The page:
The first shipments of the H1N1 vaccines are expected to arrive in Vero around the end of October and those will be metered out to high-risk groups and healthcare workers, who will have greater exposure to infected people. Additional shipments are expected each week, but local public health officials are unable to even make the broadest estimate on how many doses will be allocated to Indian River County. It is also unclear whether people will need two doses of the vaccine or just one, as that’s still being determined as part of the clinical trials.

Perhaps the most amazing thing to many local officials is that the number of swine flu cases in Vero Beach is no longer being tracked or reported – so we have no hard data on whether a crisis is developing, and if so, how rapidly.

Miranda Swanson, administrator of the Indian River County Health Department, said everyone seeking medical help with flu-like symptoms is being treated on the assumption that they have swine flu.

“We’re not requiring physicians to report cases to the CDC because with H1N1, we know this is widespread,” Swanson said.

What is being tracked to determine the severity of the flu in various regions is the number of people actually admitted to the hospital, not just treated in the emergency room, and the number of people who have died from the flu. Those numbers for Indian River County thus far are zero.

“For overall influenza activity, we rely on data from the sentinel physicians,” Swanson said.

Indian River County has six sentinel physicians. Five of those are employed by the Florida Department of Health and work at the Indian River County Health Department Vero Beach and Gifford clinics. Only one sentinel physician, Dr. Dennis Saver, is in private practice and he is also in Vero Beach.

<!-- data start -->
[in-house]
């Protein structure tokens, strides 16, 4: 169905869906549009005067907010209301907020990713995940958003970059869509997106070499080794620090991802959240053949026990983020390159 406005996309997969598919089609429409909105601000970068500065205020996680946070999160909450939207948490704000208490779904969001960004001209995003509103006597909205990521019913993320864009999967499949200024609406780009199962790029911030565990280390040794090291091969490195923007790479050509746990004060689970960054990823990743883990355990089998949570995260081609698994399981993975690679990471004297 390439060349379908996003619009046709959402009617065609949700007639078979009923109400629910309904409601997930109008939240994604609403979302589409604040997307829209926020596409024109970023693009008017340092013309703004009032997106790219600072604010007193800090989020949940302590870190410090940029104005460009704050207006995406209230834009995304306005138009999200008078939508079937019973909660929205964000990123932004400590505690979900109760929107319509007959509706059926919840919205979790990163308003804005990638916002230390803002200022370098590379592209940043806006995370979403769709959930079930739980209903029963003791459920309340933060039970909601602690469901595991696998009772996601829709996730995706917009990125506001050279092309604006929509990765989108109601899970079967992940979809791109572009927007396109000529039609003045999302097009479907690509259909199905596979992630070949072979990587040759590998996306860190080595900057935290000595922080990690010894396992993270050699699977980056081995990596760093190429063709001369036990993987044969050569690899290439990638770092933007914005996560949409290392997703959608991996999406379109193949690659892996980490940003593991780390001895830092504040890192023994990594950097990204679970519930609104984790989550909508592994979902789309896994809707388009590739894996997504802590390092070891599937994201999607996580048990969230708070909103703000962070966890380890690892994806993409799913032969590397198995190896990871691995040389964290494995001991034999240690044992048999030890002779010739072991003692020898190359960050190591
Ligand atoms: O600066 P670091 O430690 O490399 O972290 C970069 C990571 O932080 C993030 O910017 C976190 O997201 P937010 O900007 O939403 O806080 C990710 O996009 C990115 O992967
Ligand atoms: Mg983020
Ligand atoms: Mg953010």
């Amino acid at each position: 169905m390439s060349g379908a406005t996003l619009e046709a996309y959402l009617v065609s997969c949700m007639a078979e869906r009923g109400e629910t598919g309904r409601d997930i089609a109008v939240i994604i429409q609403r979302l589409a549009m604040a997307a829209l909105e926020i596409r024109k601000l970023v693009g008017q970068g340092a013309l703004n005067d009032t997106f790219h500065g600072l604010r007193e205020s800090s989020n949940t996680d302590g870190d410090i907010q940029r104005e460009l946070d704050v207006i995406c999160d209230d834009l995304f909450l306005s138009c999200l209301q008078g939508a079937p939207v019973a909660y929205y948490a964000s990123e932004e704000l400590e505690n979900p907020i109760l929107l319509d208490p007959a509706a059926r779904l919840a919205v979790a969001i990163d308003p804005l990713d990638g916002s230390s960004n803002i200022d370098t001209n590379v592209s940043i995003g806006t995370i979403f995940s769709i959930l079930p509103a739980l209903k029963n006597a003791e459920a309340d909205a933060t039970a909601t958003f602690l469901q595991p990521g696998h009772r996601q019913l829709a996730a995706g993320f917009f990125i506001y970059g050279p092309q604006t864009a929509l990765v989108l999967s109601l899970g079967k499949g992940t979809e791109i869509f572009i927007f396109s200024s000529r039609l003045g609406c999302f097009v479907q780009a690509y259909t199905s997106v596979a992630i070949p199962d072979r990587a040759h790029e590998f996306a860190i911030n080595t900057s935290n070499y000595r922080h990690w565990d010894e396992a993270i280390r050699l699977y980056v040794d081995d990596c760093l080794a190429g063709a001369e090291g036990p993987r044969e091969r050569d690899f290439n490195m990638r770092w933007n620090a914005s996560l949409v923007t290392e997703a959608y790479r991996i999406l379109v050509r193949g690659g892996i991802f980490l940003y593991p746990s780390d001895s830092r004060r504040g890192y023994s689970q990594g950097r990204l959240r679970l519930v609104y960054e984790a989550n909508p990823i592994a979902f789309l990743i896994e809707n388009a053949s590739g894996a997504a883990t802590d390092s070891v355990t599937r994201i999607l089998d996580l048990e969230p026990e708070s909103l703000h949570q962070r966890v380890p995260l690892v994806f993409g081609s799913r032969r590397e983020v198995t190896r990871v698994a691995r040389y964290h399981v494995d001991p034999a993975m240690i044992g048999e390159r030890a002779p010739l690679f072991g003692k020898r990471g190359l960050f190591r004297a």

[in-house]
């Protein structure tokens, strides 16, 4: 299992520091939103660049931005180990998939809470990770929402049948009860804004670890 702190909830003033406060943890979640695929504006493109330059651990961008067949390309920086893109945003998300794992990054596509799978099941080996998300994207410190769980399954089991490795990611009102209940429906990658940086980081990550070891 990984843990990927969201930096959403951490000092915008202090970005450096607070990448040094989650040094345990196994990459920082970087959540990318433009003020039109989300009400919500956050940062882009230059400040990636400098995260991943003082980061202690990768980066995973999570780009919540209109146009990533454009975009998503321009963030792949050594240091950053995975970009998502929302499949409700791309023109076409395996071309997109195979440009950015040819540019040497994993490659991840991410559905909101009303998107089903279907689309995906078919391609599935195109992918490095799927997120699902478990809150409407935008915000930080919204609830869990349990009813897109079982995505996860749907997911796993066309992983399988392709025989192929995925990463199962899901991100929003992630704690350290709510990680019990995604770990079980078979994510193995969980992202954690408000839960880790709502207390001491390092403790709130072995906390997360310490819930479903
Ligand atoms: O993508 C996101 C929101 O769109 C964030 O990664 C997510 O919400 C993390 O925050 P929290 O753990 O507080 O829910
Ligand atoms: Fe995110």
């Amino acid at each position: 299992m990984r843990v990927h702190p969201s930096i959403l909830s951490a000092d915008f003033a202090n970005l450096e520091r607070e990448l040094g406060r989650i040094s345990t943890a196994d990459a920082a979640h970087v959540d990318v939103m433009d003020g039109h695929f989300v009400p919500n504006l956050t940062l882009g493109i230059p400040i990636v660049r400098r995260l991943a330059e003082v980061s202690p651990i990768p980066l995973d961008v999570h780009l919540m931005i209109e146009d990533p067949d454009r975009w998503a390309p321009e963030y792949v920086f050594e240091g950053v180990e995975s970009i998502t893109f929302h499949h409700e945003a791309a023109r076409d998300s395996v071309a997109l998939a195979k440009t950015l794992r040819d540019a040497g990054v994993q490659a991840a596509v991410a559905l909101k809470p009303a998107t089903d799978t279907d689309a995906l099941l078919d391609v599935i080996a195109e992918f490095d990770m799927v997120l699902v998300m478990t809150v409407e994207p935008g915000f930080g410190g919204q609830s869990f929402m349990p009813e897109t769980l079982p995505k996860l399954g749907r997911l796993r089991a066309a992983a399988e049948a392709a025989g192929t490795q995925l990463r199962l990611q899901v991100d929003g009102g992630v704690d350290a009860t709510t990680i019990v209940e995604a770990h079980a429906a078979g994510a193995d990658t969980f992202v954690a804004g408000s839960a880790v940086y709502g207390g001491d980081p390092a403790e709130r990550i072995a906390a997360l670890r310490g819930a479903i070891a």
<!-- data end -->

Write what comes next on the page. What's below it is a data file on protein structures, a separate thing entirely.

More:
The statistics from the sentinel physicians Swanson refers to are about two weeks old when local public health officials receive the data.

On Friday, Sept. 11, Swanson received a report for flu data for the week of Aug. 23-29, and the numbers on the report were only the numbers of patients actually tested by a physician, so it underestimates the numbers, as many patients are not being tested for flu anymore because it’s so “widespread.”

This raises the question as to how useful this data is for practical, on-the ground management of the disease. The U.S. Centers for Disease Control and Prevention uses a system called the Pandemic Severity Index to determine what recommendations to make to local healthcare providers, schools, and governments. There are five categories in the system, which progress in ascending order of severity, similar to hurricanes.

For more information on how Indian River County is dealing with the H1N1 pandemic, see Part 2 of the story about swine flu in the workplace and Part 3 about how our schools are dealing with the “widespread” infection rate of swine flu in Indian River County Top Stories.

(Rob Stein of the Washington Post contributed to this story)

SWINE FLU: Part 2 – Employers “play doctor,” employees in tough spotSWINE FLU: Part 3 – H1N1 and our kids, how the school system is coping SWINE FLU: Part 4 – What happens if the H1N1 pandemic gets worse?